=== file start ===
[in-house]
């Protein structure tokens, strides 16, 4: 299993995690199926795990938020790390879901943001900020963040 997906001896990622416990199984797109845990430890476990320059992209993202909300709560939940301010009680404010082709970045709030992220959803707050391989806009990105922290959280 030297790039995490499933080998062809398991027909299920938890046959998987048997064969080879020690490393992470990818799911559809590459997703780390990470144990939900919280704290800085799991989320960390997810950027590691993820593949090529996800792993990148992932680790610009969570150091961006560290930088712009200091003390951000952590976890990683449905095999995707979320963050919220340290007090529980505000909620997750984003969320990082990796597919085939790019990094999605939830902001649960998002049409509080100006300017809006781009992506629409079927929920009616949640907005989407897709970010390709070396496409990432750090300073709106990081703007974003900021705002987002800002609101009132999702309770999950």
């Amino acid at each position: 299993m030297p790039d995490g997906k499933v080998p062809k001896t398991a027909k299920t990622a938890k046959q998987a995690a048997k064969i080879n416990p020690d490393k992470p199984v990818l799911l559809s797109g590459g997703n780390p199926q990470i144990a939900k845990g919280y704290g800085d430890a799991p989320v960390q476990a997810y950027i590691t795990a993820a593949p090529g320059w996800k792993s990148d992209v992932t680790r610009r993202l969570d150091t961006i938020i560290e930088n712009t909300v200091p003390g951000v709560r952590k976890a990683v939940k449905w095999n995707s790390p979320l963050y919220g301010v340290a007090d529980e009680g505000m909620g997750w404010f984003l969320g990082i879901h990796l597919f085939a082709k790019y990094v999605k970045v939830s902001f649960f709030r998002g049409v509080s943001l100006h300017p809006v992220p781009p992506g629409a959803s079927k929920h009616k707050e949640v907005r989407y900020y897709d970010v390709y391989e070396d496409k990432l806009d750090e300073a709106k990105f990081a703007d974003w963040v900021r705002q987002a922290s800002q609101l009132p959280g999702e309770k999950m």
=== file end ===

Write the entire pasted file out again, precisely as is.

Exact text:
[in-house]
């Protein structure tokens, strides 16, 4: 299993995690199926795990938020790390879901943001900020963040 997906001896990622416990199984797109845990430890476990320059992209993202909300709560939940301010009680404010082709970045709030992220959803707050391989806009990105922290959280 030297790039995490499933080998062809398991027909299920938890046959998987048997064969080879020690490393992470990818799911559809590459997703780390990470144990939900919280704290800085799991989320960390997810950027590691993820593949090529996800792993990148992932680790610009969570150091961006560290930088712009200091003390951000952590976890990683449905095999995707979320963050919220340290007090529980505000909620997750984003969320990082990796597919085939790019990094999605939830902001649960998002049409509080100006300017809006781009992506629409079927929920009616949640907005989407897709970010390709070396496409990432750090300073709106990081703007974003900021705002987002800002609101009132999702309770999950």
């Amino acid at each position: 299993m030297p790039d995490g997906k499933v080998p062809k001896t398991a027909k299920t990622a938890k046959q998987a995690a048997k064969i080879n416990p020690d490393k992470p199984v990818l799911l559809s797109g590459g997703n780390p199926q990470i144990a939900k845990g919280y704290g800085d430890a799991p989320v960390q476990a997810y950027i590691t795990a993820a593949p090529g320059w996800k792993s990148d992209v992932t680790r610009r993202l969570d150091t961006i938020i560290e930088n712009t909300v200091p003390g951000v709560r952590k976890a990683v939940k449905w095999n995707s790390p979320l963050y919220g301010v340290a007090d529980e009680g505000m909620g997750w404010f984003l969320g990082i879901h990796l597919f085939a082709k790019y990094v999605k970045v939830s902001f649960f709030r998002g049409v509080s943001l100006h300017p809006v992220p781009p992506g629409a959803s079927k929920h009616k707050e949640v907005r989407y900020y897709d970010v390709y391989e070396d496409k990432l806009d750090e300073a709106k990105f990081a703007d974003w963040v900021r705002q987002a922290s800002q609101l009132p959280g999702e309770k999950m």